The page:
Megan McArdle disagrees and makes a good sunk-costs-based case. And she has a point. But, again from a Democratic perspective, if you really think HCR is the Progressive Holy Grail then this is the time for you to screw your courage to the sticking place and pass the damn thing and devil mind the risk. Apart from anything else, it might be the last time you can pass something Really Big. And, contra Megan, Democrats have to take something to the public that they can sell. We tried but we failed so give us another chance isn't a super rallying call.

One of the minor ironies of this election, mind you, is that the national health care bill on the table is, in some respects, a souped-up version of Massachusetts' own health care plan (passed by Mitt Romney when he was still a centrist, can-do technocrat). Indeed, part of Brown's argument is that We Bay Staters don't need this expensive health care reform because we've already got good, comprehensive health care here. And, doubtless, some of the opposition to the bill comes from the rump-Naderite left for whom it doesn't go far enough.

(This reminds me of something I've long thought: finally, at long, long last solving health care - that is, making insurance pretty much comprehensive - could actually diminish Democratic enthusiasm in subsequent elections. That's one of the downsides of victory: you have to abandon the rallying cries that inspired the troops to give their all in the first place. The right is luckier here: the evangelical movement must content themselves with mere rhetorical victories that rarely translate into legislative triumphs (at least at the federal level). If nothing else, this keeps 'em hungry and motivated for future campaigns.)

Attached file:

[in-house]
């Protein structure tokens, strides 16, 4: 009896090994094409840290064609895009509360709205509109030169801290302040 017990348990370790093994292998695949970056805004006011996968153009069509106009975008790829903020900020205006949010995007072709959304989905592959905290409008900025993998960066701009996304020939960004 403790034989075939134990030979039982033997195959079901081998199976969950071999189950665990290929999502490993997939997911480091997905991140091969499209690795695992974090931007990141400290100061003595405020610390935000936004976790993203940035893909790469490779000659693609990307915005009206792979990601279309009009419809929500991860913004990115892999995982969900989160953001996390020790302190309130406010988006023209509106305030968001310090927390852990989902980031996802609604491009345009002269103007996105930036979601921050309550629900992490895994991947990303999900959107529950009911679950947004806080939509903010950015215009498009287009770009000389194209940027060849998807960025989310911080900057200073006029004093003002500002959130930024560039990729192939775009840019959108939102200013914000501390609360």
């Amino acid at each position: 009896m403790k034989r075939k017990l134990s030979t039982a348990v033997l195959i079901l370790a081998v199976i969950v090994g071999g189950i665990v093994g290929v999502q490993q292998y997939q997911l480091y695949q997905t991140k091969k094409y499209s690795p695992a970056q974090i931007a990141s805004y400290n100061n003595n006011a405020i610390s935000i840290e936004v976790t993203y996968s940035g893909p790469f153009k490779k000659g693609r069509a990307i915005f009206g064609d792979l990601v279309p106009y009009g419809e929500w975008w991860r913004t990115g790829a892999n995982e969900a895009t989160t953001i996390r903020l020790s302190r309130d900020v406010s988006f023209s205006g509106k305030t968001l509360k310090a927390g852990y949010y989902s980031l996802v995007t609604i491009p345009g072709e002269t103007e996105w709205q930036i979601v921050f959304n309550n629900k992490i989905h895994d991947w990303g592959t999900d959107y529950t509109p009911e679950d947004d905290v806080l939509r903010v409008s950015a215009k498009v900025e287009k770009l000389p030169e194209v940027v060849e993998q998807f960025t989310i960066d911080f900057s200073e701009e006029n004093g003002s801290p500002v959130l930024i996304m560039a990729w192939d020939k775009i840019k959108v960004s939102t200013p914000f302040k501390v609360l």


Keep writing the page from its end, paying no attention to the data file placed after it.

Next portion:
But, in the end, by far the worst legislative consequence for the Democrats is losing a bill that was all but won. The psychological damage is a different matter: there'll be a few more nervous Democratic members and the conservative movement will believe, with some cause, that they can inflict major damge on the Democrats in November. We can expect enthused, well-funded Republicans tearing into slightly bedraggled, nervous Democrats.

Still, even allowing for the damage losing the bill (or even passing it at this stage) would cause - and there'd be plenty of it to spread around - in the end, Obama's administration will, like most of its predecessors be judged by the state of the economy. That bodes poorly for the mid-terms and perhaps for 2011 too (if it's a jobless recovery). The only referendum on Obama that counts, however, is the one that comes in 2012. So while Brown's victory is a very serious, very hefty blow it doesn't have to be fatal and it's still too soon to say that Obama is done for or a failed President.

Just ask Bill Clinton about that.

*I gather, for instance, that Coakley's complacency was such that she gave her campaign ten days off. Last month. Nice, but daft.

Written byAlex Massie

Alex Massie is Scotland Editor of The Spectator. He also writes a column for The Times and is a regular contributor to the Scottish Daily Mail, The Scotsman and other publications.

Comments
Topics in this articlePolitics